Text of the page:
AUSTIN (KXAN) — The City of Austin could remove the forensics lab and five other programs or services out from under control of the Austin Police Department this fall. It’s the first step in a larger plan to dismantle many areas of the police department and reallocate them under other city departments.

Assistant City Manager Rey Arellano outlined the city’s plan in a new memo to City Council, which detailed a timeline for dismantling and moving a dozen programs overall. Some are pretty big, including the 911 dispatch center and Internal Affairs.

Including the forensics lab, the city could move six programs out of the police department in the first quarter of the 2020-2021 budget, which would be this fall:

  • Forensics Lab
  • Administrative & Management services
  • Technology services
  • Officer Wellness Program
  • Municipal/Community Court Security
  • Protective Services

The memo said the following five programs could be moved out in the fall but would most likely get moved in 2021.

  • Chief Medical Officer concept
  • Strategic Support
  • Emergency Call Center & Police Dispatch
  • Internal Affairs
  • Special Investigations Unit

Nuisance Abatement would likely be the final area to move, doing so in late 2021.

In addition to the 12 programs and areas the city has already targeted to remove from APD control, the memo also highlighted seven other areas that could possibly be removed, as well. The soon-to-be established City-Community Reimagining Task Force will decide on these areas:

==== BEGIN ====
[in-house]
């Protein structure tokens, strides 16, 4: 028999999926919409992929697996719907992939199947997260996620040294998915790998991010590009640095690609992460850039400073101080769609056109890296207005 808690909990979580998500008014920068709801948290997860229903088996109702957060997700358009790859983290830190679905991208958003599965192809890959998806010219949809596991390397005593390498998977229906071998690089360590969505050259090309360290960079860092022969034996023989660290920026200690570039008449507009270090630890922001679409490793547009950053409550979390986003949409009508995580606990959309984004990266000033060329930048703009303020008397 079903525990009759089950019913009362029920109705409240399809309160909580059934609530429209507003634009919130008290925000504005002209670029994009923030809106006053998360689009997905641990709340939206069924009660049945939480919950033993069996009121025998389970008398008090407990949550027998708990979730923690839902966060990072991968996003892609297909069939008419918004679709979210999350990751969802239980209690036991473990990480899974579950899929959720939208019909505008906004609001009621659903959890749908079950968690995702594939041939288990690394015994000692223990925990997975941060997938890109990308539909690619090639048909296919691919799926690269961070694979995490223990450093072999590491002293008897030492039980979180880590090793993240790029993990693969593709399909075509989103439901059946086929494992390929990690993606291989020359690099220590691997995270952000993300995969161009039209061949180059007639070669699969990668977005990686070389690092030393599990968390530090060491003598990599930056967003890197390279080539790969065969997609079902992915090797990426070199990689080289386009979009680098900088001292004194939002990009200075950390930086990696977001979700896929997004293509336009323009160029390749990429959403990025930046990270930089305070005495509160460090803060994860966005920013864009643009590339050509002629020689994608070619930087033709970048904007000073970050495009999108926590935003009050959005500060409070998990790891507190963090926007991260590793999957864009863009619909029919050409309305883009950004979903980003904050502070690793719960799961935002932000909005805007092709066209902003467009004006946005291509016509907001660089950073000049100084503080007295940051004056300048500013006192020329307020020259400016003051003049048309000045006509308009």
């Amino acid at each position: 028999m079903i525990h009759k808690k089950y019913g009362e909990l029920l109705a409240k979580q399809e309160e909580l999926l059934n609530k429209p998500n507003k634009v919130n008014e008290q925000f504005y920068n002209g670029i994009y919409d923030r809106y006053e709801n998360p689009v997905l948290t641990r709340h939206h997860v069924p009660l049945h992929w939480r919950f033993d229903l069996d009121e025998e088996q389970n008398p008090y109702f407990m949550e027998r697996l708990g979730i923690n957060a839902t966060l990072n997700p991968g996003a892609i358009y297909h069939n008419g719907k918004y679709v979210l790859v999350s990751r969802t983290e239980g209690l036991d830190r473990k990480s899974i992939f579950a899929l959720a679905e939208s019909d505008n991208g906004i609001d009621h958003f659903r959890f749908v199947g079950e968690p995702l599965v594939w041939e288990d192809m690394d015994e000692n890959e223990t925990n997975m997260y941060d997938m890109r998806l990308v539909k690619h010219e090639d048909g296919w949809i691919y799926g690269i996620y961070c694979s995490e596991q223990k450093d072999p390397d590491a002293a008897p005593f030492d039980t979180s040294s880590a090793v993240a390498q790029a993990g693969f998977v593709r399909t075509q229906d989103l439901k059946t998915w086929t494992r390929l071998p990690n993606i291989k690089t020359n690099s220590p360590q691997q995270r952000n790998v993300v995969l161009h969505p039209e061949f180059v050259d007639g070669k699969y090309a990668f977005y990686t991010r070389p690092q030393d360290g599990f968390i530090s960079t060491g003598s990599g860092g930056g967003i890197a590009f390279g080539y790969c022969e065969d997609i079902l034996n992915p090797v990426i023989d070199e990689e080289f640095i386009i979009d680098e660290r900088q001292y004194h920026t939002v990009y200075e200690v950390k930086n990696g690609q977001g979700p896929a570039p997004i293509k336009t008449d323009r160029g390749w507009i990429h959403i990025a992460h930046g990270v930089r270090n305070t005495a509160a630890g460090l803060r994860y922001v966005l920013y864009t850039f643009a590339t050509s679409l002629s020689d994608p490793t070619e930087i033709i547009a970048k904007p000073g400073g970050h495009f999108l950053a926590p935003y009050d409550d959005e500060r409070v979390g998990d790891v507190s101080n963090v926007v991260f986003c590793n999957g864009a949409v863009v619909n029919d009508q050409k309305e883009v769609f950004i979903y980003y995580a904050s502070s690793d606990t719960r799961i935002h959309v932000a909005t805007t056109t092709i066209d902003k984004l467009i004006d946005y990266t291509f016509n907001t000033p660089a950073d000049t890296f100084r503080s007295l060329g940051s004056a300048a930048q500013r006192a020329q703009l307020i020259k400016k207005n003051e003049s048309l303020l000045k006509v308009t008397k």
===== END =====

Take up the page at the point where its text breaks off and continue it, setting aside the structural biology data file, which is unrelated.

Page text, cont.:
• Crisis Intervention Team & Mental Health Response
  • Park Patrol, Lake Patrol, & Airport Police
  • Victim Services, Crisis Counselors
  • Community Partnerships
  • Officer Training
  • Vehicle Licensing/Highway Enforcement
  • Governance

The city says the timeline is evolving, so this could still change. They must also look at the impact of things like pension or civil service rules and other legal obligations.

Council Member Greg Casar is leading efforts on council to move a lot of the functions out of the police department. He admits it could take the city months to set them up as new, independent departments.

He says creating a new forensics lab run entirely by scientists to replace APD’s curent DNA crime is one of the top priorities.

“We have been talking for years since 2016 about the failures in our forensics process, and I think really bolstering the forensics lab, having it be independent and getting it done in this budget would be a really important thing for survivors of violence and harm in our community,” Casar said.

In a statement, Stop Abuse for Everyone (SAFE) Austin said its leaders have been directly involved in conversations with the city about potentially changing the lab’s oversight.

“We support independent forensic laboratories, including the DNA Lab, and believe this will have a positive impact on the communities we serve. Our primary concern is that whatever entity or entities provide oversight in the future keep survivors in mind with every decision they make,” a representative for SAFE Austin said in a statement.

Greater Austin Crime Commission President Corby Jastrow recently sent out a newsletter warning too many resources quickly could result in legal challenges and operational problems. Casar says the city will work around those.

“I hear time and time again how there’s going to be operational challenges, how there’s going to be legal questions, and so often that’s what keeps us in the status quo, keeps us doing the same things where misconduct happens, there isn’t an investigation that everybody can trust, there’s an issue it gets dragged out for months and then nobody is satisfied with the result,” Casar said.